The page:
Framing budget around Brexit helps Government avoid real issues

The economic statement was intended to provide greater transparency around the budgetary process but in reality it has not

Minister for Finance Paschal Donohoe at the Department  of Finance    for the  Summer Economic Statement. Photograph: Aidan Crawley

Minister for Finance Paschal Donohoe at the Department of Finance for the Summer Economic Statement. Photograph: Aidan Crawley

 

Minister for Finance Paschal Donohoe and his officials have latched onto the idea that the Irish economy is at a “fork in the road”.

One way, they say, leads to full employment, and comes with a risk of overheating.

Unemployment hit a post-crash low of 4.4 per cent last month, a figure that most economists think is tantamount to full employment here. When employers chase a shrinking pool of labour, wages get bid up. To pay for higher wages, firms must put up their prices, which in turn feeds back into further wage demands from out-of-pocket workers, creating a sort of negative feedback loop.

When such a wage-price spiral develops it can be difficult to halt, and usually results in a loss of competitiveness and a harmful downturn. To counter this governments are encouraged to temper activity by taking money out of the economy or, in Mr Donohoe’s words, “lean against the wind”.

The other path for the economy leads from a disorderly no-deal Brexit, a path Boris Johnson, the favourite to become the next British prime minister, has said he is willing to take.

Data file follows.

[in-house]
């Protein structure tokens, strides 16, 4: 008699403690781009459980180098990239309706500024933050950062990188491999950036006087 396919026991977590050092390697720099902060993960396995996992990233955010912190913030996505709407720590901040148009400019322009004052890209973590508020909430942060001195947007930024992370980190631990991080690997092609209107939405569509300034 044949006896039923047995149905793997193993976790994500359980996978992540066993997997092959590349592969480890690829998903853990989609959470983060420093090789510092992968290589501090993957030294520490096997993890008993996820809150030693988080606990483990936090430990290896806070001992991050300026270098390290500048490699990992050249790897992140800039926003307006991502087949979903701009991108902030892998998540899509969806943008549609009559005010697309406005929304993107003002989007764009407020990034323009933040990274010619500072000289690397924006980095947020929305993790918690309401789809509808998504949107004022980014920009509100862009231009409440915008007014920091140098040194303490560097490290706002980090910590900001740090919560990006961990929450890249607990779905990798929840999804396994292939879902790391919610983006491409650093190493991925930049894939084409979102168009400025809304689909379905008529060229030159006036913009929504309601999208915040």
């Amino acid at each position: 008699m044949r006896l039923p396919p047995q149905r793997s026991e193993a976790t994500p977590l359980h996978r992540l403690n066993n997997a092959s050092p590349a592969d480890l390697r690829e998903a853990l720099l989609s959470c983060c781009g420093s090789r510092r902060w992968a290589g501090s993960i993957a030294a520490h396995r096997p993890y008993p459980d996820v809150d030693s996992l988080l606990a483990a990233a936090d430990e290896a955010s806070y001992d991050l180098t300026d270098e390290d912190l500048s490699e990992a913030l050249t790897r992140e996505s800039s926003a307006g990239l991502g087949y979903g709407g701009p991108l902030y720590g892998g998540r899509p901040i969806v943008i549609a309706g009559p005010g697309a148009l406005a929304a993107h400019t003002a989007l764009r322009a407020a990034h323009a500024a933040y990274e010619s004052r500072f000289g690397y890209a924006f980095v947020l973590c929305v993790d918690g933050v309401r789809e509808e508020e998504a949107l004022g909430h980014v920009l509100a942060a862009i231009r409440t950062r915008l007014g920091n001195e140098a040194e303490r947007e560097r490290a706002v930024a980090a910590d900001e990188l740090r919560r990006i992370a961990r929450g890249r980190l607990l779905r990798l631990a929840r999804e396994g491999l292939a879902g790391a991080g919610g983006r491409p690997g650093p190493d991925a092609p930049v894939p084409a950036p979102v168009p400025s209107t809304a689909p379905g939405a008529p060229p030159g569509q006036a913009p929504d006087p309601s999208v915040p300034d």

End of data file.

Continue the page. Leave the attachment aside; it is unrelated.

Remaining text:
This comes with the equal and opposite risk for the Irish economy of “underheating”. The shock of the UK exiting the bloc without a deal would result in a significant collapse in demand here. This would require the Government to double back on itself, and pick up the slack by spending more and/or stimulate spending by providing additional tax breaks.

Innocent victim

Mr Donohoe and his officials are fond of this picture as it paints Ireland as either the victim of its own success or the innocent victim of the UK’s chaotic European policy, while allowing it to abstain from setting out a clear budgetary strategy.

It also frames the budget debate around Brexit rather than the pressing domestic policy issues of housing and health.

The Summer Economic Statement was intended to provide greater transparency around the budgetary process but in reality it hasn’t. The €700 million budget-day package for new measures targeted by Mr Donohoe is almost a carbon copy of last year’s €800 million number, which was eventually lifted to €1.1 billion come budget day.

Spending last year was also lifted at the last minute by €1.3 billion partly to accommodate another overspend in health, a perennial feature of the budgetary landscape here. This is what angered the Irish Fiscal Advisory Council. The fiscal watchdog has repeatedly claimed that the Government is failing to deal with budget overruns in health while using potentially temporary corporation tax receipts to paper over the cracks. Why isn’t the Government setting out how it plans to deal with this issue?

Carbon tax

The Government’s actual budgetary manoeuvring is rarely flagged in advance and that’s still the case. The statement was also silent on what carbon tax increases are planned, or how the Government plans to pay the Christmas bonus for welfare recipients.

Even in the event of a no-deal Brexit the Government merely signalled it would allow a budget surplus morph into a budget deficit without specifying what active measures it would take. Irish Fiscal Advisory Council also believes the Government has underestimated the impact of such a scenario on the public finances.

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